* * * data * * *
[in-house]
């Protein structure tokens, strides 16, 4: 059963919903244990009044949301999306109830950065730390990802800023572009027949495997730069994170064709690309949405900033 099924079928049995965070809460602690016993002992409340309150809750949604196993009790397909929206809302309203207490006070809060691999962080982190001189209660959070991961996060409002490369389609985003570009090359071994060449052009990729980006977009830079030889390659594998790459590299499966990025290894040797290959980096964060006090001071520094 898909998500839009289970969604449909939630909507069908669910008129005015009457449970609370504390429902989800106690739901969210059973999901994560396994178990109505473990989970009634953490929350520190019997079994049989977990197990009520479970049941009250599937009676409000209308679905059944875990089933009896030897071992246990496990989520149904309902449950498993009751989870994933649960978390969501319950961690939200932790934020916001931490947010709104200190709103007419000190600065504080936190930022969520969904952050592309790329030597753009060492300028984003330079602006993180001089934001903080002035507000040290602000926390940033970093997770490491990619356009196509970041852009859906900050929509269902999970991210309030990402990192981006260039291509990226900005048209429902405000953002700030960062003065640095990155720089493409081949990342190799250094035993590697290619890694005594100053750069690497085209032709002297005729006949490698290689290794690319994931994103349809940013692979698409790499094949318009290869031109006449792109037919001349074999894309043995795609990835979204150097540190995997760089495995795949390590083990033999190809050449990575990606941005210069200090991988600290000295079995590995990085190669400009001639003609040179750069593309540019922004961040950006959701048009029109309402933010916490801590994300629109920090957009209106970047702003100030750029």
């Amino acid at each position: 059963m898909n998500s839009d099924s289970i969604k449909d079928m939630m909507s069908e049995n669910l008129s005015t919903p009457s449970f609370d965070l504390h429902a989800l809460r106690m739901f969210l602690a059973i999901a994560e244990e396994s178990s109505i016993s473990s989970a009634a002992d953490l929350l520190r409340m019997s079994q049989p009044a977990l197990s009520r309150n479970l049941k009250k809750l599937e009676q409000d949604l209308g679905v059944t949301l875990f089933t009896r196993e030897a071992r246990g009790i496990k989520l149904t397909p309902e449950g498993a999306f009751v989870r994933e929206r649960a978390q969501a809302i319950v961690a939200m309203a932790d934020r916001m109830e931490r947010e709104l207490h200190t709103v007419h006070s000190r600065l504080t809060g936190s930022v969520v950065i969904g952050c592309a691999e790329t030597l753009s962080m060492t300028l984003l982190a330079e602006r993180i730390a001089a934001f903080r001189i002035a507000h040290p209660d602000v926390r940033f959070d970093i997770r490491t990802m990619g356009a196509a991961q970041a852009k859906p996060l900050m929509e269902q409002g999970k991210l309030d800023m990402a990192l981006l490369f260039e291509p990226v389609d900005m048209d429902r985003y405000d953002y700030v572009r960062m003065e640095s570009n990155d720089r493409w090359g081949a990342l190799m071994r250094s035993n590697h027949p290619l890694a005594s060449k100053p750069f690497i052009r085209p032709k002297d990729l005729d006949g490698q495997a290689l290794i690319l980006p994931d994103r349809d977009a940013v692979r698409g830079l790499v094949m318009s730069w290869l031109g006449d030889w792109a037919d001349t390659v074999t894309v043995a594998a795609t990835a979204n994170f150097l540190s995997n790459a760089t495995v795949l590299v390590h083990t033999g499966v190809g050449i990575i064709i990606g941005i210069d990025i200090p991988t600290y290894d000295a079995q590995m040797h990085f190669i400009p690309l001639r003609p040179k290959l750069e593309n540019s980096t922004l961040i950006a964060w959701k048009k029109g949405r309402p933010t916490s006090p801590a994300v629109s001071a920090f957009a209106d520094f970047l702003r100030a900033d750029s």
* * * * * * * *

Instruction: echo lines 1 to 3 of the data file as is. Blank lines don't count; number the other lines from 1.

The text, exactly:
[in-house]
């Protein structure tokens, strides 16, 4: 059963919903244990009044949301999306109830950065730390990802800023572009027949495997730069994170064709690309949405900033 099924079928049995965070809460602690016993002992409340309150809750949604196993009790397909929206809302309203207490006070809060691999962080982190001189209660959070991961996060409002490369389609985003570009090359071994060449052009990729980006977009830079030889390659594998790459590299499966990025290894040797290959980096964060006090001071520094 898909998500839009289970969604449909939630909507069908669910008129005015009457449970609370504390429902989800106690739901969210059973999901994560396994178990109505473990989970009634953490929350520190019997079994049989977990197990009520479970049941009250599937009676409000209308679905059944875990089933009896030897071992246990496990989520149904309902449950498993009751989870994933649960978390969501319950961690939200932790934020916001931490947010709104200190709103007419000190600065504080936190930022969520969904952050592309790329030597753009060492300028984003330079602006993180001089934001903080002035507000040290602000926390940033970093997770490491990619356009196509970041852009859906900050929509269902999970991210309030990402990192981006260039291509990226900005048209429902405000953002700030960062003065640095990155720089493409081949990342190799250094035993590697290619890694005594100053750069690497085209032709002297005729006949490698290689290794690319994931994103349809940013692979698409790499094949318009290869031109006449792109037919001349074999894309043995795609990835979204150097540190995997760089495995795949390590083990033999190809050449990575990606941005210069200090991988600290000295079995590995990085190669400009001639003609040179750069593309540019922004961040950006959701048009029109309402933010916490801590994300629109920090957009209106970047702003100030750029």
């Amino acid at each position: 059963m898909n998500s839009d099924s289970i969604k449909d079928m939630m909507s069908e049995n669910l008129s005015t919903p009457s449970f609370d965070l504390h429902a989800l809460r106690m739901f969210l602690a059973i999901a994560e244990e396994s178990s109505i016993s473990s989970a009634a002992d953490l929350l520190r409340m019997s079994q049989p009044a977990l197990s009520r309150n479970l049941k009250k809750l599937e009676q409000d949604l209308g679905v059944t949301l875990f089933t009896r196993e030897a071992r246990g009790i496990k989520l149904t397909p309902e449950g498993a999306f009751v989870r994933e929206r649960a978390q969501a809302i319950v961690a939200m309203a932790d934020r916001m109830e931490r947010e709104l207490h200190t709103v007419h006070s000190r600065l504080t809060g936190s930022v969520v950065i969904g952050c592309a691999e790329t030597l753009s962080m060492t300028l984003l982190a330079e602006r993180i730390a001089a934001f903080r001189i002035a507000h040290p209660d602000v926390r940033f959070d970093i997770r490491t990802m990619g356009a196509a991961q970041a852009k859906p996060l900050m929509e269902q409002g999970k991210l309030d800023m990402a990192l981006l490369f260039e291509p990226v389609d900005m048209d429902r985003y405000d953002y700030v572009r960062m003065e640095s570009n990155d720089r493409w090359g081949a990342l190799m071994r250094s035993n590697h027949p290619l890694a005594s060449k100053p750069f690497i052009r085209p032709k002297d990729l005729d006949g490698q495997a290689l290794i690319l980006p994931d994103r349809d977009a940013v692979r698409g830079l790499v094949m318009s730069w290869l031109g006449d030889w792109a037919d001349t390659v074999t894309v043995a594998a795609t990835a979204n994170f150097l540190s995997n790459a760089t495995v795949l590299v390590h083990t033999g499966v190809g050449i990575i064709i990606g941005i210069d990025i200090p991988t600290y290894d000295a079995q590995m040797h990085f190669i400009p690309l001639r003609p040179k290959l750069e593309n540019s980096t922004l961040i950006a964060w959701k048009k029109g949405r309402p933010t916490s006090p801590a994300v629109s001071a920090f957009a209106d520094f970047l702003r100030a900033d750029s």